A report from a U.S. Senate committee detailing the coercive interrogation practices carried out under the Bush administration, described by some lawmakers as “torture,” is set to be released next week, following a protracted battle between the CIA and committee Democrats over how much information should be disclosed.
An investigation conducted by Bloomberg revealed that staffers working for Sen. Diane Feinstein, chair of the Senate Intelligence Committee, had fought vigorously against the CIA's proposed redactions to the executive summary of the report. The published excerpts of the report will now retain references to countries that hosted so-called CIA “black sites” where detainees held in connection with the Bush administration's “war on terror” were held in legal limbo, and subjected to interrogation techniques that many regard as torture.
In a concession to the CIA, the committee allowed the cover names used by CIA operatives involved in the practices to be redacted from the final report, citing concerns for their safety.
The report's publication comes just weeks before Democrats will cede control of the U.S. Senate to Republicans. The GOP withdrew its support for the inquiry in 2009, saying that the investigation was pointless, as former intelligence officials would refuse to cooperate with any probe that might result in them facing prosecution.
Officials with knowledge of the investigation told Reuters that the report would feature 20 case studies of individual detainees, which illustrate how the agency misrepresented the value of intelligence garnered with controversial interrogation techniques.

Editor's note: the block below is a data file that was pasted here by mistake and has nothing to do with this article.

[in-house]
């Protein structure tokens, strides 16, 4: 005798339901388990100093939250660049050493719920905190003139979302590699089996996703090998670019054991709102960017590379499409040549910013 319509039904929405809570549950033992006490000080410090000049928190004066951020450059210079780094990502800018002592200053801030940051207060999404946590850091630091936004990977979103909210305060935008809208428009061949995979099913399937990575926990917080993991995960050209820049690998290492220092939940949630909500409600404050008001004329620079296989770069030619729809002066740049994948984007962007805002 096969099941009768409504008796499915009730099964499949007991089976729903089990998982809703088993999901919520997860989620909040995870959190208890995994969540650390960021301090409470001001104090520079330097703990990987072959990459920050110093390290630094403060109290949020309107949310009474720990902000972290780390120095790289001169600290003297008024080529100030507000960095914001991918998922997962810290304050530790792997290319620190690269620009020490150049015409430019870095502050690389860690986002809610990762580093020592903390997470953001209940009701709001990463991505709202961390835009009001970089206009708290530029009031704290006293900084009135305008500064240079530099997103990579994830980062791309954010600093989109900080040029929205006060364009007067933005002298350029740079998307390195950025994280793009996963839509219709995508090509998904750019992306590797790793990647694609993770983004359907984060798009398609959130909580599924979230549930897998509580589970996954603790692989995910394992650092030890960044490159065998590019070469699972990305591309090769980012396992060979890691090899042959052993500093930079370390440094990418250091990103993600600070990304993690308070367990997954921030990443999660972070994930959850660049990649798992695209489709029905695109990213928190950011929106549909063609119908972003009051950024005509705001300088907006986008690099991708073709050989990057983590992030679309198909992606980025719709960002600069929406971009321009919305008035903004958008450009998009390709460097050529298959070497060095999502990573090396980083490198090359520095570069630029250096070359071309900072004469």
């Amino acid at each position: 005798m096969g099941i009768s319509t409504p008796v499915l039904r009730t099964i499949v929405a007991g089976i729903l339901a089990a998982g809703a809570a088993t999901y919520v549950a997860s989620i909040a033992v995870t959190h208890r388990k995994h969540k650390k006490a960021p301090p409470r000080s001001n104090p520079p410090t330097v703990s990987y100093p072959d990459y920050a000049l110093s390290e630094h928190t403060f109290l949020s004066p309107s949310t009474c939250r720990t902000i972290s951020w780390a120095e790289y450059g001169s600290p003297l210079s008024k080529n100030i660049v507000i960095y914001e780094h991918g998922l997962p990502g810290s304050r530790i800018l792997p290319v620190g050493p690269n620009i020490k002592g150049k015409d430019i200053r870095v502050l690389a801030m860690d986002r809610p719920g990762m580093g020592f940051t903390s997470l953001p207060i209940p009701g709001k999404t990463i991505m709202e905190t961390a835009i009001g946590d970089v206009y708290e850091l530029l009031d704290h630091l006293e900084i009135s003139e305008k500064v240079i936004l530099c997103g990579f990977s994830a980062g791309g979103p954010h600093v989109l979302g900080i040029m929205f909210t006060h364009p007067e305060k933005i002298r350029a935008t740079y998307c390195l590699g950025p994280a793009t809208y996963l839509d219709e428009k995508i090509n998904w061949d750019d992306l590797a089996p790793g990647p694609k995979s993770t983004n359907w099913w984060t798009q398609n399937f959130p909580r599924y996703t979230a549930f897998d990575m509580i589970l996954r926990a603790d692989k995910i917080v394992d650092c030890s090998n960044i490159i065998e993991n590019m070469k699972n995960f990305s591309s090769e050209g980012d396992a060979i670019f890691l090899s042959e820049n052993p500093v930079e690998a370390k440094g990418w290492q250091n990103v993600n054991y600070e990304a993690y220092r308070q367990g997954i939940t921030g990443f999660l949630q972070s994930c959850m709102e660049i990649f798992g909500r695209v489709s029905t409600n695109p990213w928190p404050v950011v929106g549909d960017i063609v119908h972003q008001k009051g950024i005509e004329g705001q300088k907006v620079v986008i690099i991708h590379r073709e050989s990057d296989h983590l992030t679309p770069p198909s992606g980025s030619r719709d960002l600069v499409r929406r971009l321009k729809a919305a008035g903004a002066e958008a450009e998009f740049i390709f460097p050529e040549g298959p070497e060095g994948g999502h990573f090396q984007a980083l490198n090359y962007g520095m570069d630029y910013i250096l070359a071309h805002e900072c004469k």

In addition, the report has been criticized by lawyers representing the high-value detainees -- including senior members of al-Qaeda -- for declining to interview detainees who were actually tortured, according to a report from the Guardian.
“If you’re conducting a genuine inquiry of a program that tortured people, don’t you begin by talking to the people who were tortured?” said David Nevin, a lawyer who represents Khalid Sheikh Mohammed, who is accused of masterminding the 9/11 attacks. “It seems here, as far as my client is concerned, no effort was made to do that,” he told the paper.
The report is expected to detail the CIA's use of waterboarding, sleep deprivation and other controversial interrogation techniques, and is expected to contain details showing that the programs were more widespread and less effective than many Americans have come to believe, according to The Hill.
Despite the Obama administration's ban on the use of torture in interrogations, the executive has reportedly been considering reaffirming a Bush-era interpretation of a treaty, which bans “cruel, unusual or degrading punishment,” as not being applicable to the CIA or military prisons overseas.
Last month, a U.S. state department legal adviser told the United Nations Committee against Torture that the country “did not always live up to its own values,” in the aftermath of the 9/11 attacks.